What had happened next was the difficult part for Lawrence to recall. There was much talk of friends in far-flung places and friends heading off to spend Christmas in romantic locations. One was going skiing in Canada, another touring jazz clubs in New Orleans and Lawrence’s best friend, Charlie Brooks, was in South Africa, having returned to his native country earlier in the year. The English weather, the traffic, the noise, warm beer… it had all got too much for Brooks, who increasingly complained that life in London was about surviving and not living. There was Brooks in South Africa, enjoying the southern hemisphere summer, while Lawrence faced the hassle of getting to Heathrow airport with his heavy bag - all for the grim prospect of enduring another Christmas with his elderly parents in a dreary, red-brick Glasgow suburb with nothing to do beyond going to the local pub and talking football.

“Would you like another cup of coffee, sir,” said the flight attendant, a male this time who eyed Lawrence with some suspicion.

“I’m fine,” said Lawrence, “Oh hang on, a some bottled water would be OK if that can be arranged. I’ve got this terrible thirst.”

Looking about him, Lawrence could now see the trolley from which drinks were being served. The width of the rows of seats, the twin aisles, told him he was on a jumbo jet and the uniforms of the air attendants indicated a British Ariways one. If the plane was crossing the Sahara, he reasoned, Nairobi would be the next stop, before the leg to Johannesburg, and Lawrence could get off the plane there. He pondered this option before changing his order from bottled water to an early-morning beer.

* * * *

The story of Lawrence’s journey to South Africa was one of legend, especially at the Fleet Street Press Club. I had heard it possibly a dozen times, from a dozen sources, but I had never believed it. I considered it, if not an urban myth, a fleet Street one. I knew South Africa well having worked there, and knew of the impossibility of catching an international flight to Johannesburg by mistake instead of a domestic one to Glasgow, with all the security and skewed logistics this would entail.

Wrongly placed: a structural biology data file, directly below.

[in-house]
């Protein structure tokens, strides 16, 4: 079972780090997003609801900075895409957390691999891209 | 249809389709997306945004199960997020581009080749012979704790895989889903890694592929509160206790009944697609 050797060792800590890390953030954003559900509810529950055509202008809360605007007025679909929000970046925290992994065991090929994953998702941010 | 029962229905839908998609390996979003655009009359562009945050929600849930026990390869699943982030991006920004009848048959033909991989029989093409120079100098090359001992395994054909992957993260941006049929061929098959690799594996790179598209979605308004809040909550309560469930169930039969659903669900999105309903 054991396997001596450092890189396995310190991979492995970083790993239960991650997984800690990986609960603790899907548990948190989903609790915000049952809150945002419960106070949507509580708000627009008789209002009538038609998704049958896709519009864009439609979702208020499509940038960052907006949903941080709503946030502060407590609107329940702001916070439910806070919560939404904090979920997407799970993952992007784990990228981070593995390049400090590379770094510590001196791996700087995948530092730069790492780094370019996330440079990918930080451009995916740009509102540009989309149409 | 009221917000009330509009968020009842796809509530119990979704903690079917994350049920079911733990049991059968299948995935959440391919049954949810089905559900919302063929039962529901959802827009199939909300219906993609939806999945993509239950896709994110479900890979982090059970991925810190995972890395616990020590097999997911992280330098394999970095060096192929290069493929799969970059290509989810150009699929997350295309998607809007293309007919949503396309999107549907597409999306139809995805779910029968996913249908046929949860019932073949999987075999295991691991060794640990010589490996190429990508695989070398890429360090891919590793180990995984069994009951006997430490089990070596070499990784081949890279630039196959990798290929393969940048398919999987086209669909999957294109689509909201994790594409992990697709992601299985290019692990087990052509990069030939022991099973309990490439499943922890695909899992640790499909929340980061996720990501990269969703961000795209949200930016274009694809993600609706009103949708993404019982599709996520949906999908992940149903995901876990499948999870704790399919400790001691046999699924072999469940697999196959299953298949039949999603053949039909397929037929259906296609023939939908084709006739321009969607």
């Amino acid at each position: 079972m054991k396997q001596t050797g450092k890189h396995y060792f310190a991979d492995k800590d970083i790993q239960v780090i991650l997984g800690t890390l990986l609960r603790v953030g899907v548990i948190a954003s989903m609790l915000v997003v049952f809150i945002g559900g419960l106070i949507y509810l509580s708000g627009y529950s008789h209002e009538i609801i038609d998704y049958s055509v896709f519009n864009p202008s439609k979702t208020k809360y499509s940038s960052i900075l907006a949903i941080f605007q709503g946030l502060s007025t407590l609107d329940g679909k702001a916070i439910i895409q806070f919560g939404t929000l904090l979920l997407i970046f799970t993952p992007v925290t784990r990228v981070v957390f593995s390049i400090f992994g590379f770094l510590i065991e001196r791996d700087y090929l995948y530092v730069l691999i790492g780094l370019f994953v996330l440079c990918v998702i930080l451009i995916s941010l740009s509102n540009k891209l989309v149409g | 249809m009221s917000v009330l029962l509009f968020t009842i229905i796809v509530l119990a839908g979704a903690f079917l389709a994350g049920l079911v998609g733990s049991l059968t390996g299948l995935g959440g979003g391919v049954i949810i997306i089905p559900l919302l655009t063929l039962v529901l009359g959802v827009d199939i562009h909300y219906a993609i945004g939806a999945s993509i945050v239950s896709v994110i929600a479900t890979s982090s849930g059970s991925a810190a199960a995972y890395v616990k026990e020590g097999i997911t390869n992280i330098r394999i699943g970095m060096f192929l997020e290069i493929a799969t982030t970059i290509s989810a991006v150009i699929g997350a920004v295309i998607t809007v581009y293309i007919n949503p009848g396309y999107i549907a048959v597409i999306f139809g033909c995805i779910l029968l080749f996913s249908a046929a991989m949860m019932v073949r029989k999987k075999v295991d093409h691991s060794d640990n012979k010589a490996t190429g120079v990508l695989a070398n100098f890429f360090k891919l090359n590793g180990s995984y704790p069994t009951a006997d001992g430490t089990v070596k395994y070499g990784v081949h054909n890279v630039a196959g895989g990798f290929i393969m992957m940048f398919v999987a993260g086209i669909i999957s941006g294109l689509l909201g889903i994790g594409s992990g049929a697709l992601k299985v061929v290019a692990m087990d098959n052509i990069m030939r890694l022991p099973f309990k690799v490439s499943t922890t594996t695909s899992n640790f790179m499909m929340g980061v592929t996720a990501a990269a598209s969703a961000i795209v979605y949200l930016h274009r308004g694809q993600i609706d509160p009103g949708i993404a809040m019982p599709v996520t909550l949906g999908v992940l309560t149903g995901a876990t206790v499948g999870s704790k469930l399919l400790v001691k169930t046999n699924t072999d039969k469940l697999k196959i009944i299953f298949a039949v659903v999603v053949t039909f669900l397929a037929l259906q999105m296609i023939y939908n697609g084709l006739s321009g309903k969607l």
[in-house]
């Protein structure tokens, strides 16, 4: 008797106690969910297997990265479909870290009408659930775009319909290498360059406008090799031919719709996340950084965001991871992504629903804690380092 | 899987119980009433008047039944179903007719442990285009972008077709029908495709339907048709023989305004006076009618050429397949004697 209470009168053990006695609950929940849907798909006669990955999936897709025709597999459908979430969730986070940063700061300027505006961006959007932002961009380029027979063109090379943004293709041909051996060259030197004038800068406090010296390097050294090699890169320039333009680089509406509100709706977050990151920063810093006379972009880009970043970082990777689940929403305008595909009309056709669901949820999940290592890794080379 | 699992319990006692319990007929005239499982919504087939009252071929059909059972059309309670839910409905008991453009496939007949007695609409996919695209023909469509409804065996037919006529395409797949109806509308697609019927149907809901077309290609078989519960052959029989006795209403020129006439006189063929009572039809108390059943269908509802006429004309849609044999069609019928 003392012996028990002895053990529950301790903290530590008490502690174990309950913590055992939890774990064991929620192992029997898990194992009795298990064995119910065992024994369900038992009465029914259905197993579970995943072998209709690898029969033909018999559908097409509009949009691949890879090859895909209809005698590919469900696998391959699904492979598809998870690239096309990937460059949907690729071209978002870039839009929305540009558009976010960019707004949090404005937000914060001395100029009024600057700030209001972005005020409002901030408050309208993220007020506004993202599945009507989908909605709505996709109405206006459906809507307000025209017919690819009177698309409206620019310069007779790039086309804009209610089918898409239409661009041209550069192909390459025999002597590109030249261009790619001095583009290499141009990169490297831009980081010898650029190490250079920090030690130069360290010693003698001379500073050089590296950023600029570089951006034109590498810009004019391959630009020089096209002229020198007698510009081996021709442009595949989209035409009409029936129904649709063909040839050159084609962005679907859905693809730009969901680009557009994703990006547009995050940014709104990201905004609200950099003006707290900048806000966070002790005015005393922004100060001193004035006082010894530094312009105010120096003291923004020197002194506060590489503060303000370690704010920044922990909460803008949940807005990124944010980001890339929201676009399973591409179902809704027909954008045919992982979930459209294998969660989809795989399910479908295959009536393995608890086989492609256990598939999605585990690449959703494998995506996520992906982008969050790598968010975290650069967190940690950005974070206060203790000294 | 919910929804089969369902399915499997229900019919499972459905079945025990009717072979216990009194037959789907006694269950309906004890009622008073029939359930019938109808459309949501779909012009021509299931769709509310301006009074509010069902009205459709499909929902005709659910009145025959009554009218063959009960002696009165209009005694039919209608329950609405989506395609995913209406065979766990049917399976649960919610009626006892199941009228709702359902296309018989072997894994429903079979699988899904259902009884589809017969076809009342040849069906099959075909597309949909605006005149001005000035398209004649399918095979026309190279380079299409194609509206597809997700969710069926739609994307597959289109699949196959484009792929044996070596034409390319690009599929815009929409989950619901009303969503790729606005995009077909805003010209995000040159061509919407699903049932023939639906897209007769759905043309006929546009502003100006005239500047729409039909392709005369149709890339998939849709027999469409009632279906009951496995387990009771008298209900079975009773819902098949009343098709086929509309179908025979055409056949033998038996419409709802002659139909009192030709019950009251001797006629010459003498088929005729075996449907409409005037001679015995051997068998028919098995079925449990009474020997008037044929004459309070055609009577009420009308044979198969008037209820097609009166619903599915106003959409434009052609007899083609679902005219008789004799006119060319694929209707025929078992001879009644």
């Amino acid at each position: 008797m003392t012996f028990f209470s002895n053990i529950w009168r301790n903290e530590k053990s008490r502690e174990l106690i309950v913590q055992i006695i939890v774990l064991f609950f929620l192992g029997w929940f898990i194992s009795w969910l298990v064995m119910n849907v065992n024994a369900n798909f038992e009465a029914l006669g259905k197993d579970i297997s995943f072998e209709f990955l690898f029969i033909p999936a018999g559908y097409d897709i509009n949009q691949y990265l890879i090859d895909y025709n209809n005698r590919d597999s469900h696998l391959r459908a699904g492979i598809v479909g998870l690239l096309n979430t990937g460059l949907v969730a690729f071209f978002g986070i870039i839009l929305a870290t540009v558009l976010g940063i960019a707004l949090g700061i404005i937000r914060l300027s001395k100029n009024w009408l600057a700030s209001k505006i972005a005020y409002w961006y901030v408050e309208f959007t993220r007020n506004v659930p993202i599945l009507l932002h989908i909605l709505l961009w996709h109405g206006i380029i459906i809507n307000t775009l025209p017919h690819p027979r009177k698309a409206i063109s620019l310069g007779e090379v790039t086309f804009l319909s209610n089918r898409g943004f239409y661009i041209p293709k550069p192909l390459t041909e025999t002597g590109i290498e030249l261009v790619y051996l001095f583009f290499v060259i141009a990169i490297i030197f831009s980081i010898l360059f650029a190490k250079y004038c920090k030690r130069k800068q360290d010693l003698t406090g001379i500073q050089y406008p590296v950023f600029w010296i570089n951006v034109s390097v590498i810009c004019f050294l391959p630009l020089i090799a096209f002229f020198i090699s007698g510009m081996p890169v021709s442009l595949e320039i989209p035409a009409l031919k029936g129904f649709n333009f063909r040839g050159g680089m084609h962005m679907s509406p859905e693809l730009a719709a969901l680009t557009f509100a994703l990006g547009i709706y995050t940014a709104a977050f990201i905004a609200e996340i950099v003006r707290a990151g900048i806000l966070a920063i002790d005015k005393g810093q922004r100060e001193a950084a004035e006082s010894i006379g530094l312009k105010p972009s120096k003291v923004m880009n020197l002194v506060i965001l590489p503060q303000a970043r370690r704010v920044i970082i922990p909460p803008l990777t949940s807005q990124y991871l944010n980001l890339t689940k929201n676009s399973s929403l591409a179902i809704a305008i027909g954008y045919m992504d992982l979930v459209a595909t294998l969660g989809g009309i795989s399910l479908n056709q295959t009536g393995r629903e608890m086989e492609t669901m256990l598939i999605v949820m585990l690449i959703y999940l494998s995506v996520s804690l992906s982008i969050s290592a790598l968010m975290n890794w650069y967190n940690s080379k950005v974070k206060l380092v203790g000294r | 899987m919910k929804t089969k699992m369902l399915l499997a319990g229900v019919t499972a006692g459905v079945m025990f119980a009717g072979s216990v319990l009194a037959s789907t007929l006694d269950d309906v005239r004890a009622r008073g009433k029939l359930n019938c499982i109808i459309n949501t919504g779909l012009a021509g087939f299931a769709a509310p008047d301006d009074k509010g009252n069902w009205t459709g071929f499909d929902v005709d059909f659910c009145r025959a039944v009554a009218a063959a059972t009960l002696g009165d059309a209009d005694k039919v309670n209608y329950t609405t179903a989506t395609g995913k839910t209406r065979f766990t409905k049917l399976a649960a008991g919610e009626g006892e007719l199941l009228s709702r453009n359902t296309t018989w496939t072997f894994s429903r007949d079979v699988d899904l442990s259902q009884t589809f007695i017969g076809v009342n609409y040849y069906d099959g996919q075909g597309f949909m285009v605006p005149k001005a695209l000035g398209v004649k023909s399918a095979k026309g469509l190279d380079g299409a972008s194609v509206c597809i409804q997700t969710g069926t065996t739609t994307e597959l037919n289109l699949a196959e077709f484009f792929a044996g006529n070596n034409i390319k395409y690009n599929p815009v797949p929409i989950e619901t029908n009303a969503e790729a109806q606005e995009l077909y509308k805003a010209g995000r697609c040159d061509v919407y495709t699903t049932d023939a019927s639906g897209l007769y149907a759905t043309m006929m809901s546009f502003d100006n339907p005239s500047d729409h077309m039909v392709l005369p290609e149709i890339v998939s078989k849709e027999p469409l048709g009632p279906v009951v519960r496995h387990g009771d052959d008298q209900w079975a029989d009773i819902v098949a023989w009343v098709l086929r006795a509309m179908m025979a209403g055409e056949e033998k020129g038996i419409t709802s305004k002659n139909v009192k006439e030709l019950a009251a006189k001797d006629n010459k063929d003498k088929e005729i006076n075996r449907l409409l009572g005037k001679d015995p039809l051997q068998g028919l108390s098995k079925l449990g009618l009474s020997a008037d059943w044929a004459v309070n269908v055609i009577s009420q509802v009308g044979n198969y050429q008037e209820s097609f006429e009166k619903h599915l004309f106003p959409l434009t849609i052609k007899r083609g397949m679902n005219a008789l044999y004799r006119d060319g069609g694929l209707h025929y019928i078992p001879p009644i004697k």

During a spell working at the BBC World Service, I was on an overnight shift, eating breakfast in the BBC canteen in the small hours of the morning, when I met the legendary Jim Lawrence.

“So where did you work before coming to the Beeb?” he asked me as we made conversation over bacon and eggs.

“Oh, worked down in Johannesburg as a correspodent immediatley before here,” I replied.

“Have I got a story to tell you about South Africa,” Lawrence said with a laugh and out came the account of his unscheduled flight to the Dark Continent.

“I’ve heard that story, but I never believed it was true,” I said. “I thought it was apocrythal, you know a hack story, exaggerated with just a grain of truth.”

Lawrence said indeed it was true but few knew the punchline. His friend lived on the Indian Ocean coast and when Lawrence arrived in Johannesburg, topped up with beers on the flight, he hailed a taxi to take him to Durban - 600 kilometres distant.

Don Knowler A story of journalism … once!

Number 12 in a series of short stories by Don Knowler on his journalistic life and observations told through imaginary newspaper The Chronicle. He explores not only journalism but what Knowler terms the sacred covenant hacks have with their readers to put truth above all else, even if it means leaving the comfort of the bar to do so … his musings appear regularly grouped under the Category Don Knowler.